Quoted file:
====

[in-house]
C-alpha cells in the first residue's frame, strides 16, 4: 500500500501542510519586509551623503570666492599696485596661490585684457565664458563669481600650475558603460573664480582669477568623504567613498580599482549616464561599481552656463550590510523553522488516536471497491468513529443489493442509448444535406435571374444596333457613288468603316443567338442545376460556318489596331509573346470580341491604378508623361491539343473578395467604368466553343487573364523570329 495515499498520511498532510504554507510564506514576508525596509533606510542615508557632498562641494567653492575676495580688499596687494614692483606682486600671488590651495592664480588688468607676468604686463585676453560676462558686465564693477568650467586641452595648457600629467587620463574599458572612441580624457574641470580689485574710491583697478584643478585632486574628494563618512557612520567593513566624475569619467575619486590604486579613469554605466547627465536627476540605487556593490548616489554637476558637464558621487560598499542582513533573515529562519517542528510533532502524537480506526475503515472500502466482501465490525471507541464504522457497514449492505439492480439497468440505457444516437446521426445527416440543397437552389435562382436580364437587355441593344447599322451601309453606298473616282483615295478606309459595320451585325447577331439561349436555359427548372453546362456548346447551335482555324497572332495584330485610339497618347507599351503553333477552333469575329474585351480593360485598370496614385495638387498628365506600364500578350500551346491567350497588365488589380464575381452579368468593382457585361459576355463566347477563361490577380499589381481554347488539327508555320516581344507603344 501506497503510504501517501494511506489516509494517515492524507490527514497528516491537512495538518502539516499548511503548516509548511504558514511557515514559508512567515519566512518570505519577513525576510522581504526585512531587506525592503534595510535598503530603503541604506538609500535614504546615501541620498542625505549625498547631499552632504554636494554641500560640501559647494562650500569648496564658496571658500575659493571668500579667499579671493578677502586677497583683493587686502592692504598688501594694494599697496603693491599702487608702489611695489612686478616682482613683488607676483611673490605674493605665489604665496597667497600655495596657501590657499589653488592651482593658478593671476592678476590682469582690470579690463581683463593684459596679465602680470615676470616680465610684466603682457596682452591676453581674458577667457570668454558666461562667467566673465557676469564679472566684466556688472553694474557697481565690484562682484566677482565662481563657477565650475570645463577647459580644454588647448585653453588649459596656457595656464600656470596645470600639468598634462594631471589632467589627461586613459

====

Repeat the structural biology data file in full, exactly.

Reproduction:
[in-house]
C-alpha cells in the first residue's frame, strides 16, 4: 500500500501542510519586509551623503570666492599696485596661490585684457565664458563669481600650475558603460573664480582669477568623504567613498580599482549616464561599481552656463550590510523553522488516536471497491468513529443489493442509448444535406435571374444596333457613288468603316443567338442545376460556318489596331509573346470580341491604378508623361491539343473578395467604368466553343487573364523570329 495515499498520511498532510504554507510564506514576508525596509533606510542615508557632498562641494567653492575676495580688499596687494614692483606682486600671488590651495592664480588688468607676468604686463585676453560676462558686465564693477568650467586641452595648457600629467587620463574599458572612441580624457574641470580689485574710491583697478584643478585632486574628494563618512557612520567593513566624475569619467575619486590604486579613469554605466547627465536627476540605487556593490548616489554637476558637464558621487560598499542582513533573515529562519517542528510533532502524537480506526475503515472500502466482501465490525471507541464504522457497514449492505439492480439497468440505457444516437446521426445527416440543397437552389435562382436580364437587355441593344447599322451601309453606298473616282483615295478606309459595320451585325447577331439561349436555359427548372453546362456548346447551335482555324497572332495584330485610339497618347507599351503553333477552333469575329474585351480593360485598370496614385495638387498628365506600364500578350500551346491567350497588365488589380464575381452579368468593382457585361459576355463566347477563361490577380499589381481554347488539327508555320516581344507603344 501506497503510504501517501494511506489516509494517515492524507490527514497528516491537512495538518502539516499548511503548516509548511504558514511557515514559508512567515519566512518570505519577513525576510522581504526585512531587506525592503534595510535598503530603503541604506538609500535614504546615501541620498542625505549625498547631499552632504554636494554641500560640501559647494562650500569648496564658496571658500575659493571668500579667499579671493578677502586677497583683493587686502592692504598688501594694494599697496603693491599702487608702489611695489612686478616682482613683488607676483611673490605674493605665489604665496597667497600655495596657501590657499589653488592651482593658478593671476592678476590682469582690470579690463581683463593684459596679465602680470615676470616680465610684466603682457596682452591676453581674458577667457570668454558666461562667467566673465557676469564679472566684466556688472553694474557697481565690484562682484566677482565662481563657477565650475570645463577647459580644454588647448585653453588649459596656457595656464600656470596645470600639468598634462594631471589632467589627461586613459